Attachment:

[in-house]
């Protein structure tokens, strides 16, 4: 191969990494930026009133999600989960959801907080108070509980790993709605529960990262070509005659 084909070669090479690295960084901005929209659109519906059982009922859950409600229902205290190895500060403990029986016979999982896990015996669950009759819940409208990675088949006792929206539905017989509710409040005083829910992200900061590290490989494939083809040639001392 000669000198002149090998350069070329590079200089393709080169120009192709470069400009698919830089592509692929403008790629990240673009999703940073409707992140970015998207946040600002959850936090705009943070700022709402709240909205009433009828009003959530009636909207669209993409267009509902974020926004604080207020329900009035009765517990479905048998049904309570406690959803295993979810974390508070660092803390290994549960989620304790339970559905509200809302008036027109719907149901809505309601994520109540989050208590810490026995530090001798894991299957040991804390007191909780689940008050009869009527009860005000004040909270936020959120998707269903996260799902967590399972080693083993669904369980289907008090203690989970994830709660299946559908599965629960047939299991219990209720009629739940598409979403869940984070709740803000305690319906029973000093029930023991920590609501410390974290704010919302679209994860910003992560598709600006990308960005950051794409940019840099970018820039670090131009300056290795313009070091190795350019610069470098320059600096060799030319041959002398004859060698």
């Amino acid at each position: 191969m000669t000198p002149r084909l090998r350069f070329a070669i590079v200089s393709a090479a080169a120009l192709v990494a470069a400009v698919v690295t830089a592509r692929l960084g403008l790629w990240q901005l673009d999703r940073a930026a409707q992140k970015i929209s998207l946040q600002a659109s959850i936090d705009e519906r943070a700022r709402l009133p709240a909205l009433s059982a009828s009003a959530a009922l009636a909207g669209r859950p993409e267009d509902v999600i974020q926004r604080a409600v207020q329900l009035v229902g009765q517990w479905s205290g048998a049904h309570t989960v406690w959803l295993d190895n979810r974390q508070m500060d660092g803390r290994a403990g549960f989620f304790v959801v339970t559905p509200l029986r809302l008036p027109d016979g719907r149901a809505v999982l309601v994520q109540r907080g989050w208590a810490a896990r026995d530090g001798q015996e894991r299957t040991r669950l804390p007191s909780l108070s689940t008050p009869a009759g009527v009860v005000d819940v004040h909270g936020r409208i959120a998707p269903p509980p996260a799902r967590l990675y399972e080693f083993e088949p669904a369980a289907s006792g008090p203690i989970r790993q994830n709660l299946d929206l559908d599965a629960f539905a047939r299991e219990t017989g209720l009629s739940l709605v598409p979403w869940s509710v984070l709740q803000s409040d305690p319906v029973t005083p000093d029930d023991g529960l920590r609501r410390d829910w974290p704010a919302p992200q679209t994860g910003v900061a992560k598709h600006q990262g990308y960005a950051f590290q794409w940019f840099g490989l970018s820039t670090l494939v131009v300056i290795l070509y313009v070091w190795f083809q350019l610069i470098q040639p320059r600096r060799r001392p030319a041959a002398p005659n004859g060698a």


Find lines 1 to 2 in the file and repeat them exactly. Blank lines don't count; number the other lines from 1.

[in-house]
């Protein structure tokens, strides 16, 4: 191969990494930026009133999600989960959801907080108070509980790993709605529960990262070509005659 084909070669090479690295960084901005929209659109519906059982009922859950409600229902205290190895500060403990029986016979999982896990015996669950009759819940409208990675088949006792929206539905017989509710409040005083829910992200900061590290490989494939083809040639001392 000669000198002149090998350069070329590079200089393709080169120009192709470069400009698919830089592509692929403008790629990240673009999703940073409707992140970015998207946040600002959850936090705009943070700022709402709240909205009433009828009003959530009636909207669209993409267009509902974020926004604080207020329900009035009765517990479905048998049904309570406690959803295993979810974390508070660092803390290994549960989620304790339970559905509200809302008036027109719907149901809505309601994520109540989050208590810490026995530090001798894991299957040991804390007191909780689940008050009869009527009860005000004040909270936020959120998707269903996260799902967590399972080693083993669904369980289907008090203690989970994830709660299946559908599965629960047939299991219990209720009629739940598409979403869940984070709740803000305690319906029973000093029930023991920590609501410390974290704010919302679209994860910003992560598709600006990308960005950051794409940019840099970018820039670090131009300056290795313009070091190795350019610069470098320059600096060799030319041959002398004859060698």